RENO, Nevada — A former school teacher charged with murder in the shooting of an unarmed trespasser told police he had considered guarding the often-burglarized duplex in the past but was concerned he might shoot a child, a prosecutor said Wednesday.
The statement came at a hearing for Wayne Burgarello, 73, whose bail was reduced from $2 million to $150,000 after a judge found that his failing health and lifelong ties to the community made it unlikely Burgarello would skip out on his Sept. 3 arraignment.
Burgarello was arrested in May in the killing of 34-year-old Cody Devine and the serious wounding of a woman he found in February inside his vacant home in Sparks.
Prosecutors say it was an unprovoked attack; Burgarello asserts he was defending himself. The case has drawn attention to Nevada's "stand your ground" law about using deadly force against attackers.
At the hearing, defense attorney Theresa Ristenpart said Burgarello cooperated with police the night of the shooting and repeatedly told officers he was sorry about the shooting in the rundown duplex his parents bought in 1947 in a working class neighborhood east of Reno.
Washoe County prosecutor Bruce Hahn countered that Burgarello showed little remorse at the time of the shooting.
"He still insisted he didn't do anything wrong even though he shot and killed one man and seriously wounded a woman who was lying on the floor," Hahn said.
Burgarello also explained that children had been breaking into and vandalizing the house, and that he had thought about waiting in the house with a gun but reconsidered after thinking about the consequences of shooting a child.
Ristenpart said Burgarello had made the comment about children while reporting a previous break-in to police, who told him the only thing he could do about the burglaries was lock the doors and board up the windows.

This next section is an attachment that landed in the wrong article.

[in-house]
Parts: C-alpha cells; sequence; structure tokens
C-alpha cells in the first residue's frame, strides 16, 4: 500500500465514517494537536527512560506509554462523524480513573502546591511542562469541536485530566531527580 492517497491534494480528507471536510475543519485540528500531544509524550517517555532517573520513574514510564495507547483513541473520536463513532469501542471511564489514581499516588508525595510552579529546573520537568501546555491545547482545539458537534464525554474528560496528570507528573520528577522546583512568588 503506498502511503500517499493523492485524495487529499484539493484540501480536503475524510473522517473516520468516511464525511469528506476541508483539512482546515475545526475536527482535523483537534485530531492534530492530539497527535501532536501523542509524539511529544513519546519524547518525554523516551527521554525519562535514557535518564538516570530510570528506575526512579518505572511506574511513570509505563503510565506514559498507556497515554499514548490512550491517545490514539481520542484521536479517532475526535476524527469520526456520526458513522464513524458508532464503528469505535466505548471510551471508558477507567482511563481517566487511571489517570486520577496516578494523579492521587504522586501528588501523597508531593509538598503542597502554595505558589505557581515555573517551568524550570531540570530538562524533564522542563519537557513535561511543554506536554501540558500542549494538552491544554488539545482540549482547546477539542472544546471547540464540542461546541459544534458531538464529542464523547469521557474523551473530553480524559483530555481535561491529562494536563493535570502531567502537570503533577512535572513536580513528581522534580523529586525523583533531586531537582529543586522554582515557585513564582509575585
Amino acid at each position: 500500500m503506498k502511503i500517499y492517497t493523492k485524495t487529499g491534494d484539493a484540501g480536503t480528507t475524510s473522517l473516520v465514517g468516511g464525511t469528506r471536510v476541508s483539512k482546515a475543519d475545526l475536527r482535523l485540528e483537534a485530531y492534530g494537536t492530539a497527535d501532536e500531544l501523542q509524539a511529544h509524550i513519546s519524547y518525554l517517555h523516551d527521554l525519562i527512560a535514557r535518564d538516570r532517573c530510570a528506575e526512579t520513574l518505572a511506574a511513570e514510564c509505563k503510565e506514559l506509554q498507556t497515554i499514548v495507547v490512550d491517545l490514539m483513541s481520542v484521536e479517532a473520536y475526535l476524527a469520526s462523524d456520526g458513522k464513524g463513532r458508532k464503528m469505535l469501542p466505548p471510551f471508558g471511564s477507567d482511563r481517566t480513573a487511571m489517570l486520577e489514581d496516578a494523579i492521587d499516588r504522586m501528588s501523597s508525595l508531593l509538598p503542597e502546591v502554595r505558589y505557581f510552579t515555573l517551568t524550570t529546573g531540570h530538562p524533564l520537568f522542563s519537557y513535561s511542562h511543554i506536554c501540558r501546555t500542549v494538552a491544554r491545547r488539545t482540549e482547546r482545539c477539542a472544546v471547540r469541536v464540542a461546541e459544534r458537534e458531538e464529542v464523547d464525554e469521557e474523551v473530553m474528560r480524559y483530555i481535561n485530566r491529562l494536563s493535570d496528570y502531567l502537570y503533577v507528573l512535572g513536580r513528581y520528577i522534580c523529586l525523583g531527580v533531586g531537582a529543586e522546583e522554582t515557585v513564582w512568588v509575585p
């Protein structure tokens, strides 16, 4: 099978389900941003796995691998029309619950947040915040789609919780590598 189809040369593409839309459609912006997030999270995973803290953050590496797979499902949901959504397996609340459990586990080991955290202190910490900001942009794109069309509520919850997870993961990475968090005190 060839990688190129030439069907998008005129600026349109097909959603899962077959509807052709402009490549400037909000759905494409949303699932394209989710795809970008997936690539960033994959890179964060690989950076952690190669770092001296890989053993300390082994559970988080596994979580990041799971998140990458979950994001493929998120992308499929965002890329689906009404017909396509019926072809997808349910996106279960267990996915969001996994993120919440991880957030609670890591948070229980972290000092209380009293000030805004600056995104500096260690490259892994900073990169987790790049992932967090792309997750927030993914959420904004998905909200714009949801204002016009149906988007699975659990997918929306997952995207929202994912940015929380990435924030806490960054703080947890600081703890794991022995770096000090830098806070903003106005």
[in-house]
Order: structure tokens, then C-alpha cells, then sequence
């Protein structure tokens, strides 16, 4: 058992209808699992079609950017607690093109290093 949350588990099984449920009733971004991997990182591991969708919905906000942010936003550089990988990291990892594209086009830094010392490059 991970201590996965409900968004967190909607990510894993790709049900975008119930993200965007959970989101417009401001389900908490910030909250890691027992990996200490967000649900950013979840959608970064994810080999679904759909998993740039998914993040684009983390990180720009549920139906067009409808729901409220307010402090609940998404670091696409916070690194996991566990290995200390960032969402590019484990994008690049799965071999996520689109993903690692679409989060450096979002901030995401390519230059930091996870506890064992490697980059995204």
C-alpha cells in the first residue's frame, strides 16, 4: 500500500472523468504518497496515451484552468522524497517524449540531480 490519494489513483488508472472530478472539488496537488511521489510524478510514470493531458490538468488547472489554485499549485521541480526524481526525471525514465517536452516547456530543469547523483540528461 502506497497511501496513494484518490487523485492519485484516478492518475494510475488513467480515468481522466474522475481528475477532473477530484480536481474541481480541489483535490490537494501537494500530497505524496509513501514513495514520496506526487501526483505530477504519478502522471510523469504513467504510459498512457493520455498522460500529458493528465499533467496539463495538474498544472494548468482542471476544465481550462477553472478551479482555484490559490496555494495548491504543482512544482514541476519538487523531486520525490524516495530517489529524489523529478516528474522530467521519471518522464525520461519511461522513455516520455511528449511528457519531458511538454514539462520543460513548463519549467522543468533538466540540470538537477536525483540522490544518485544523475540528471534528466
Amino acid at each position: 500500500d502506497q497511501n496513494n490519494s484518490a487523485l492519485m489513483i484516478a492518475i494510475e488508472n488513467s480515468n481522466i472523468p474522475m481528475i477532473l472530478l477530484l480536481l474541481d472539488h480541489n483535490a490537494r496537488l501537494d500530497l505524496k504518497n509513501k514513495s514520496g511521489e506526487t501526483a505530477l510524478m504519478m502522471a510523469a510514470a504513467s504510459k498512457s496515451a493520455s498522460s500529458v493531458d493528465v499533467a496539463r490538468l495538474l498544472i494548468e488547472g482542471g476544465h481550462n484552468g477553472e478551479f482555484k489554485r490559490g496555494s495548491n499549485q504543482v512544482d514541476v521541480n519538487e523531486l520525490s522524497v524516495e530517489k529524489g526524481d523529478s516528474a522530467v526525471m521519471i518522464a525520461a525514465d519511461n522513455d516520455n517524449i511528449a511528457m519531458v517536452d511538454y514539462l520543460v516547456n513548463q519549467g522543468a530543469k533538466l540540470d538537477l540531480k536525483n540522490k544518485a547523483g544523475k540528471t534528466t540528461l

She acknowledged that her client had expressed concern about arming himself because he could possibly end up shooting a child instead of a burglar.
Ristenpart said Burgarello grabbed two handguns on Feb. 13 after a neighbor telephoned him about suspicious activity at the duplex that he said had been burglarized before and sometimes inhabited by squatters using drugs.
Burgarello said he found garbage, syringes and drug paraphernalia when he entered the darkened home, called out several times that he was the homeowner and was armed.
When Burgarello entered a back bedroom, Devine's "arm came up like a gun" and the defendant opened fire, striking Devine and Janai Wilson, 29, Ristenpart said in a motion seeking the bail reduction.
Detectives say Burgarello shot Devine five times, once in the head. Hahn said evidence involving the wounds will counter the self-defense claim.
Ristenpart said Burgarello never attempted to flee during the lengthy, "murky" investigation that took three months to produce charges.
Hahn said the facts were not murky at all.
"I actually have a witness who survived," he said.
More than 30 states have self-defense laws that allow deadly force against attackers who pose an imminent threat, regardless of whether the aggressor is armed. Nevada law says the shooter cannot be the original aggressor.
Ristenpart acknowledged that such laws have become a politically charged issue in the past year, but she asked the public and media to not cloud the case against her client with political overtones involving the issue.